102 arrested and 27 officers injured during I-94 'riot'; Mayor calls it 'shameful'



Update 8.45 a.m.

Police say they arrested more than 100 people and that 27 officers were injured during Saturday's protests.

St. Paul Mayor Chris Coleman and Police Chief Todd Axtell told a press conference Sunday morning that the protest over the death of Philando Castile became "riot," after officers pelted with rocks, bottles and fireworks.

Some 50 people were arrested during the I-94 shutdown, and a further 52 were arrested as the demonstration continued in the streets of St. Paul after they left the interstate, which re-opened at 9 a.m.



The Star Tribune reports that 21 St. Paul police officers and six state troopers were injured by items thrown by protesters, with one suffering a dislocated shoulder and three in total requiring hospital treatment.

Mayor Coleman called the display "shameful" and said it "doesn't honor anyone's memory," including that of St. Paul cafeteria worker Philando Castile, whose death at the hands of police on Thursday prompted the Black Lives Matter-organized protest which started at 7 p.m. outside the Governor's Residence.

The Pioneer Press reports that Axtell denied claims from protesters that they used tear gas – saying they only used smoke bombs with inert gas that had no irritants.

Coleman also denounced the actions of protesters who brought children to the demonstration and used them "as a human shield" as police tried to get them to move, the Pioneer Press' Mara Gottfried reports.



7.30 a.m.

A public protest over the death of Philando Castile closed Interstate 94 in St. Paul until 1 a.m. Sunday, following a standoff between police and demonstrators.

St. Paul Police Department says five of its officers were injured by fireworks, bricks and bottles thrown, and at one point claimed a molotov cocktail had been thrown.

Police meanwhile used smoke bombs, tear gas and pepper spray, with the Star Tribune reporting officers wearing riot gear confronted protesters as they made their way onto I-94 at Lexington Ave., with "dozens" of people said to have been arrested.

Police also used marker rounds during the standoff, it was reported.


Independent media organization Unicorn Riot was live-streaming the protest and showed the moments when police used smoke bombs, flash bangs and pepper spray on protesters, which you can watch below.


Despite the arrests being made, scores stayed behind, blocking the interstate to traffic before finally dispersing around 1 a.m., when they marched to the Governor's Residence, which is where they had started their protest earlier that evening.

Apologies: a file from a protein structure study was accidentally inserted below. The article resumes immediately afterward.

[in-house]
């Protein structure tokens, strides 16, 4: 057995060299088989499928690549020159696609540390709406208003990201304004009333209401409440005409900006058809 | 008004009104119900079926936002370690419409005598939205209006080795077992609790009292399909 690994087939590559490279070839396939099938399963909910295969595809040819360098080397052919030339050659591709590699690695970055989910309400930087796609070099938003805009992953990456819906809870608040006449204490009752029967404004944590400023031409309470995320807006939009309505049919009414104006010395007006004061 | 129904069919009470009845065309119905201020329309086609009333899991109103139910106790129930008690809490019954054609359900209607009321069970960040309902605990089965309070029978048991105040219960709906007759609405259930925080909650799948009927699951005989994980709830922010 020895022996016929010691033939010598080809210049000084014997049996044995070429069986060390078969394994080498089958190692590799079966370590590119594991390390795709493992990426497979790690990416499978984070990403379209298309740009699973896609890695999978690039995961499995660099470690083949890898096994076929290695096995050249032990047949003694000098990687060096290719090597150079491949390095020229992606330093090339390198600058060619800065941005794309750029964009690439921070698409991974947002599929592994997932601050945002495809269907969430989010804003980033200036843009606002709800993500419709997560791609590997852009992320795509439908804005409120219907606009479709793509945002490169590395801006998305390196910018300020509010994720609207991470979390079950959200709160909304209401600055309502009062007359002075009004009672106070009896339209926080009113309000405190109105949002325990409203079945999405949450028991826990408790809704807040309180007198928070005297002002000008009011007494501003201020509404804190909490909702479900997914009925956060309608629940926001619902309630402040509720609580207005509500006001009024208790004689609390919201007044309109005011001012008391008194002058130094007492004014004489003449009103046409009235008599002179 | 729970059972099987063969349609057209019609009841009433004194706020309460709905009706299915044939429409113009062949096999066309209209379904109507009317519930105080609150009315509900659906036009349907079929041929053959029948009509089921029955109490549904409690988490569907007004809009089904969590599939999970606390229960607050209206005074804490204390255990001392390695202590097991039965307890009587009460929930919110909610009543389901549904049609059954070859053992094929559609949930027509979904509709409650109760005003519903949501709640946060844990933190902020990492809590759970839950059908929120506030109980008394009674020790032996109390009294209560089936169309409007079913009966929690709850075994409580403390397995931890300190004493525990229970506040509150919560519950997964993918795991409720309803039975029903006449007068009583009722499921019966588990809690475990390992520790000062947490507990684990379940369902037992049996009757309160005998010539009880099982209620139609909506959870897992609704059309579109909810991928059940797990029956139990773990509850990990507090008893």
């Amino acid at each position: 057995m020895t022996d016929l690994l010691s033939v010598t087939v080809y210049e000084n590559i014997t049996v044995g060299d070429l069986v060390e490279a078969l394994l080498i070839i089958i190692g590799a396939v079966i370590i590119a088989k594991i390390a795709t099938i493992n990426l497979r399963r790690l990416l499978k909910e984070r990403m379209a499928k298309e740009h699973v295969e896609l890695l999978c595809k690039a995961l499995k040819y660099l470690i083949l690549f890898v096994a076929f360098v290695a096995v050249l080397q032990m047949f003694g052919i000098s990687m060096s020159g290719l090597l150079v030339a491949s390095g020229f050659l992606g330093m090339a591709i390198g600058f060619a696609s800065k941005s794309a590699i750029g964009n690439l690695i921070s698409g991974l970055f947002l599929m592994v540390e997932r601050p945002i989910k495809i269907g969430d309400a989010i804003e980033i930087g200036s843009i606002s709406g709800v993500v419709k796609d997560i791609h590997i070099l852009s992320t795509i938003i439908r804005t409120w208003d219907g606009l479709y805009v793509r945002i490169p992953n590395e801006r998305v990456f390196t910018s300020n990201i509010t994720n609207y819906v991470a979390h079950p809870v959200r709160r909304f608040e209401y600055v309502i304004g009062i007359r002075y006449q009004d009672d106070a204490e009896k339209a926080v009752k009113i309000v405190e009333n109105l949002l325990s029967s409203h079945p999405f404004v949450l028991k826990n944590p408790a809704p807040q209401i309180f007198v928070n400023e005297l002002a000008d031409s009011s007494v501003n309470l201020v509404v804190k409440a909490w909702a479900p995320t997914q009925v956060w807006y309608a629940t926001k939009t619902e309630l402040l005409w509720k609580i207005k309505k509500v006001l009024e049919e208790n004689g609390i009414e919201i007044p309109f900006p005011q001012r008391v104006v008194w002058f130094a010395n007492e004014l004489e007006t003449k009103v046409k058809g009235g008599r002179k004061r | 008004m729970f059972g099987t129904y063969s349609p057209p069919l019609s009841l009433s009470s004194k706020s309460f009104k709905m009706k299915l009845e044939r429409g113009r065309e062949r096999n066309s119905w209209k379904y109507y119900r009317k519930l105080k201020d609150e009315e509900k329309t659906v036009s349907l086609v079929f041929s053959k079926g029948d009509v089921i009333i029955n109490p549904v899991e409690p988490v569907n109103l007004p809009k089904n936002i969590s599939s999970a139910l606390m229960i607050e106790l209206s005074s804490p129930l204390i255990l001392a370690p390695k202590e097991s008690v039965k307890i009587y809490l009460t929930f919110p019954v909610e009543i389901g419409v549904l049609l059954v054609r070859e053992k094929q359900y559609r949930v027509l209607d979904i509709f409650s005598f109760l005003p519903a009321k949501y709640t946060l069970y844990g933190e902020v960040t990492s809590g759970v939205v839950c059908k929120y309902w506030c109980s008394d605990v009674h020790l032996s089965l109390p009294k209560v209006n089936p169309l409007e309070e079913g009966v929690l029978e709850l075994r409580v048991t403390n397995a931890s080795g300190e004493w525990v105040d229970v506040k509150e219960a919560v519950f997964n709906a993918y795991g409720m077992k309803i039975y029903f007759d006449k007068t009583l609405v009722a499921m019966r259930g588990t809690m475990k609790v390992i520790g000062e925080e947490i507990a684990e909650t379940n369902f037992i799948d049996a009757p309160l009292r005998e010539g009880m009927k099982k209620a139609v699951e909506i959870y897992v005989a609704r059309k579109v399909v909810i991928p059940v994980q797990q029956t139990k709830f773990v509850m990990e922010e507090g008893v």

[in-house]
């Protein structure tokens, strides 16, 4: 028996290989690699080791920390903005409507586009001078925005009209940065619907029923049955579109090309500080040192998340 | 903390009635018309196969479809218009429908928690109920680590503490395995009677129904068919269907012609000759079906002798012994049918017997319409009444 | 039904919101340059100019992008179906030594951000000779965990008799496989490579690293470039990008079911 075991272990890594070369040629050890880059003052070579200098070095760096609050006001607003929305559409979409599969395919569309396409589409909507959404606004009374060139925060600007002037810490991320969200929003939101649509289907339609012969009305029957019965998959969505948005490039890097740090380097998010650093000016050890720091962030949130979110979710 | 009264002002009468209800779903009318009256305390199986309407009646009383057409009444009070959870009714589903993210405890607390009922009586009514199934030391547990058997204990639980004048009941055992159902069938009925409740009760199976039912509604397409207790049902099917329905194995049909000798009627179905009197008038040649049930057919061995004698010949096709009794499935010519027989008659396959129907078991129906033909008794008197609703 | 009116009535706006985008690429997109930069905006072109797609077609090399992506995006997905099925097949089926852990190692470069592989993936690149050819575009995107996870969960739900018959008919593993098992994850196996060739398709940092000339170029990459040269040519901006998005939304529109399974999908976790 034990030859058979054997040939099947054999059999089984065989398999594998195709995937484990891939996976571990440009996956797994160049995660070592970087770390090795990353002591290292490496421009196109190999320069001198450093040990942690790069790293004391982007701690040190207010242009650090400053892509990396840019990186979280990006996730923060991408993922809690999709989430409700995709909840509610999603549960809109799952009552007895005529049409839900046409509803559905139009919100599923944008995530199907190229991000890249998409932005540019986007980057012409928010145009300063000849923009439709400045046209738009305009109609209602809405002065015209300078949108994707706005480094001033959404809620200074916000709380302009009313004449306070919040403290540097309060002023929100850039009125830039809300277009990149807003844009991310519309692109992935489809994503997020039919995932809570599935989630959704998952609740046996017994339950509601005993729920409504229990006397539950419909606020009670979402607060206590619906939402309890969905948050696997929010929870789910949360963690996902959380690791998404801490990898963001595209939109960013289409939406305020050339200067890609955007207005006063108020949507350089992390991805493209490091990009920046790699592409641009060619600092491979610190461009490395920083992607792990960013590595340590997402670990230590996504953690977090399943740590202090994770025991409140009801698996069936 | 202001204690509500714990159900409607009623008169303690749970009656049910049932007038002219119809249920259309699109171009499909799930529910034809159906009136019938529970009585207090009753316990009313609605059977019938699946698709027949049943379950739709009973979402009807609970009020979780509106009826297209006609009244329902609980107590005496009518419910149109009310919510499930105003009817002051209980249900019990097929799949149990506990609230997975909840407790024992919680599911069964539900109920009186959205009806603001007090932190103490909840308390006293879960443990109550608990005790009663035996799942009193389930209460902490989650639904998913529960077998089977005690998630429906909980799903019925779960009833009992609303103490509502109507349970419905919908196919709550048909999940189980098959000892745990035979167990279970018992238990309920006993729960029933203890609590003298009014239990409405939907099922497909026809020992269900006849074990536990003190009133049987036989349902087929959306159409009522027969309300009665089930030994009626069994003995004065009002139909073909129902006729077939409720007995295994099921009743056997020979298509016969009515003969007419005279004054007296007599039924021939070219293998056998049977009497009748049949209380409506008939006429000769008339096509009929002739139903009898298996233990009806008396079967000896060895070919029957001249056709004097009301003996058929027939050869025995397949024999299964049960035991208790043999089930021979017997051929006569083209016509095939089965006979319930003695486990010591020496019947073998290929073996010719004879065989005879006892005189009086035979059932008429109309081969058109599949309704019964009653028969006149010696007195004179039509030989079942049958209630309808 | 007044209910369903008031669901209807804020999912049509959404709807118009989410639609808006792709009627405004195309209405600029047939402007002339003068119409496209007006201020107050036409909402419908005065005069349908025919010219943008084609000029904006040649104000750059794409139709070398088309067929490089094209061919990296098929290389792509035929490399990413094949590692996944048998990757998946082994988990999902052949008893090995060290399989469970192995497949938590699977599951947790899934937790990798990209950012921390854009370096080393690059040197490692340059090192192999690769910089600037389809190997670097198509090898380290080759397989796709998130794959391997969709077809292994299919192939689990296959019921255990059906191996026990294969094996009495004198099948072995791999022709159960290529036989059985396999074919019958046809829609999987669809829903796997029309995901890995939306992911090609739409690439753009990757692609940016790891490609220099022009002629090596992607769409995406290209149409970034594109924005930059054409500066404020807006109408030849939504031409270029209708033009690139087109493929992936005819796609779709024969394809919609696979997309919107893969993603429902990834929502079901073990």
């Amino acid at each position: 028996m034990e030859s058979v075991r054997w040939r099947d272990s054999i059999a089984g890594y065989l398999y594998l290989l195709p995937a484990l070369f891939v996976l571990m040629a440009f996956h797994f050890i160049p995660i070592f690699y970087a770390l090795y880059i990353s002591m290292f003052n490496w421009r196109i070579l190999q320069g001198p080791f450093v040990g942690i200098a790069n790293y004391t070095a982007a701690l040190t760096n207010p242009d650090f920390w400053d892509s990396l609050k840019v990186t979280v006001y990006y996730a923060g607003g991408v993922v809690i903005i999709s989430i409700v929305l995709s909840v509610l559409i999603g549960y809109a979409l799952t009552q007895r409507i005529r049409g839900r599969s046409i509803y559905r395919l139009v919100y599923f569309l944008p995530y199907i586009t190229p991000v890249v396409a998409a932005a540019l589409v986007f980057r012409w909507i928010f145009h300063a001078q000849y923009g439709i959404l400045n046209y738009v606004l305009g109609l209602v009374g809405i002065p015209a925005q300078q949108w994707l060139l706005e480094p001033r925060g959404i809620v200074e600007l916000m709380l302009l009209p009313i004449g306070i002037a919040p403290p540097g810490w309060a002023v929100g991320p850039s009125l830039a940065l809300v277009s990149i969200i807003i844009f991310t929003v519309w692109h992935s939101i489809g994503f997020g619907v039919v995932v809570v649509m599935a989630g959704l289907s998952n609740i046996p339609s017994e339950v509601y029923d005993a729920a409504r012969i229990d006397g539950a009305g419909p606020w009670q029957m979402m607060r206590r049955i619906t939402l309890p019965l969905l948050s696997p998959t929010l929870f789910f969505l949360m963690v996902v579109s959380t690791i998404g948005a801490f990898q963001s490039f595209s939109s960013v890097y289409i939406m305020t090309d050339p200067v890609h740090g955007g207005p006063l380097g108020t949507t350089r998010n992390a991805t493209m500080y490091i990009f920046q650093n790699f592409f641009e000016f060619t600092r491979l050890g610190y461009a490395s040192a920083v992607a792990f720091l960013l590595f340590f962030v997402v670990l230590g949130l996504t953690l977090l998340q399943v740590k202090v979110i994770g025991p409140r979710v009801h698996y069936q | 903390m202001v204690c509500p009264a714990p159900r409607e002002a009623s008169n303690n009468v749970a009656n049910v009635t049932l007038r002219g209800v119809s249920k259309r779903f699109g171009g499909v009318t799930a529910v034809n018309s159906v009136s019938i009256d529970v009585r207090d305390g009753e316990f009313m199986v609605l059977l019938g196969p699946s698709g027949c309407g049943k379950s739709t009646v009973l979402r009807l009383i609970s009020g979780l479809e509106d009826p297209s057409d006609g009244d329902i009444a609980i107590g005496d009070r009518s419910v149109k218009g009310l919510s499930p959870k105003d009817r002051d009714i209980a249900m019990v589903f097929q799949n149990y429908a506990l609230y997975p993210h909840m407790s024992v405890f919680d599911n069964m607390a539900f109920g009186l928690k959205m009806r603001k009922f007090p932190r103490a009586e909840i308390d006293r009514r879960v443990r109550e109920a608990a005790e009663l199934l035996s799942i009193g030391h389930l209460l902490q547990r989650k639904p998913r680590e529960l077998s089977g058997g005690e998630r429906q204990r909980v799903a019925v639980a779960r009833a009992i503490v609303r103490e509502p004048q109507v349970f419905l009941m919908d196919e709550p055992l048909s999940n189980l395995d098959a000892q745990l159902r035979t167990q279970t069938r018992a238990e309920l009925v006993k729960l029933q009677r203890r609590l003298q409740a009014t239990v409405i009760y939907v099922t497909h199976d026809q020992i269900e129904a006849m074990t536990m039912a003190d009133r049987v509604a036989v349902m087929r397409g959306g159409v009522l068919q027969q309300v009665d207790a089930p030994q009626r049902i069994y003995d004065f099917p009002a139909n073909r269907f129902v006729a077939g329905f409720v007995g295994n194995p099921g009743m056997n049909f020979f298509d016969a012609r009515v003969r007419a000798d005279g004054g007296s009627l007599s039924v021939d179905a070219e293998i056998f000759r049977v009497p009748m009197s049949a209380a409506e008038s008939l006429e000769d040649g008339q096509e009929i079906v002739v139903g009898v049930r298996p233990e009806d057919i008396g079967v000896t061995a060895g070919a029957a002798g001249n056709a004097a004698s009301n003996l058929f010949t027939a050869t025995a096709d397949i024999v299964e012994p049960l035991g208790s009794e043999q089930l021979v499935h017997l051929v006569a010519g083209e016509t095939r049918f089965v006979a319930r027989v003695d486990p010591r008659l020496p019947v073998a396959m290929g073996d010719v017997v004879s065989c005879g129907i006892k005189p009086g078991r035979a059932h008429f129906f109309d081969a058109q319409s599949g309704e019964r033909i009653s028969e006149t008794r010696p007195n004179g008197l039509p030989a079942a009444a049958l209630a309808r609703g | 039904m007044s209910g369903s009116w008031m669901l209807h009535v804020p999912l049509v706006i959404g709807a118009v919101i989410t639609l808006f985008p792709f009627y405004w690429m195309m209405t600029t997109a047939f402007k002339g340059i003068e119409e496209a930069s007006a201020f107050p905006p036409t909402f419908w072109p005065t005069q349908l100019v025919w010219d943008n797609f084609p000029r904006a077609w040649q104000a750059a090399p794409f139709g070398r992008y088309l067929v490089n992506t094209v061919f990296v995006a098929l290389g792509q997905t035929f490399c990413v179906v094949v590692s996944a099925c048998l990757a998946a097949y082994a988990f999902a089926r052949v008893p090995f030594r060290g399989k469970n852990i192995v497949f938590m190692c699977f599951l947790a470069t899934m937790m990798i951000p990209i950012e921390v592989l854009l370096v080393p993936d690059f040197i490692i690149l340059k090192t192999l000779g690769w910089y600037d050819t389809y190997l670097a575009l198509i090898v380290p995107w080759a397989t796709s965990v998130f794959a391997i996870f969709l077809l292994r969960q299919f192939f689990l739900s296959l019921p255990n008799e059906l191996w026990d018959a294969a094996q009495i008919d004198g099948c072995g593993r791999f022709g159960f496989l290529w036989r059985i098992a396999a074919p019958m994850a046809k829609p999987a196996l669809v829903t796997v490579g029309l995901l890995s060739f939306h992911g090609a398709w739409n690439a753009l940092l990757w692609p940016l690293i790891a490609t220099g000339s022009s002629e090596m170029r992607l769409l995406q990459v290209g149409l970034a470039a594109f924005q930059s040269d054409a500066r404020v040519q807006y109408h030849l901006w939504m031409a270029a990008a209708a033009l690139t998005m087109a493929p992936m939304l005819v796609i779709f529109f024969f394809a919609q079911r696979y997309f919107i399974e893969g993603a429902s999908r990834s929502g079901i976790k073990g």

The Pioneer Press reports just under 100 protesters left the Governor's mansion around 2 a.m. and marched east on Grand Ave., chanting "We're just taking a walk!" before they were met by police and state troopers at 2:45 a.m., when several more were arrested.

Final arrest numbers from the protest have not yet been made available.

KARE 11's Adrienne Broadus reported that those responsible for throwing projectiles at police during the I-94 standoff may not have been part of the Black Lives Matter movement, which organized the protest.


Something similar happened during the Jamar Clark protests in Minneapolis last December, when the demonstration was joined by a number of "anarchists" who came from outside the Twin Cities and threw molotov cocktails over police walls.

Marching for Philando

Most of those protesting on Saturday night protest were peaceful, although police had warned people before going out onto I-94 that they faced possible arrest.

The demonstration was the latest in response to the death of St. Paul cafeteria supervisor Philando Castile on Thursday. He was shot and killed by a St. Anthony police officer who pulled him over for a traffic stop.

It had started at Gov. Dayton's residence at 7 p.m., hundreds walked through downtown St. Paul and at one point tried to enter the Basilica Block Party, but were thwarted by police.


It was one of many protests taking place nationwide, with CNN reporting similar demonstrations in Washington D.C., Atlanta and Fort Lauderdale, in response to the shooting by police of Castile and Alton Sterling in Baton Rouge, Louisiana.

At a similar protest in Dallas on Thursday night, a lone gunman who wanted to kill "white people, especially white police" opened fire, killing five police officers and injuring many more.

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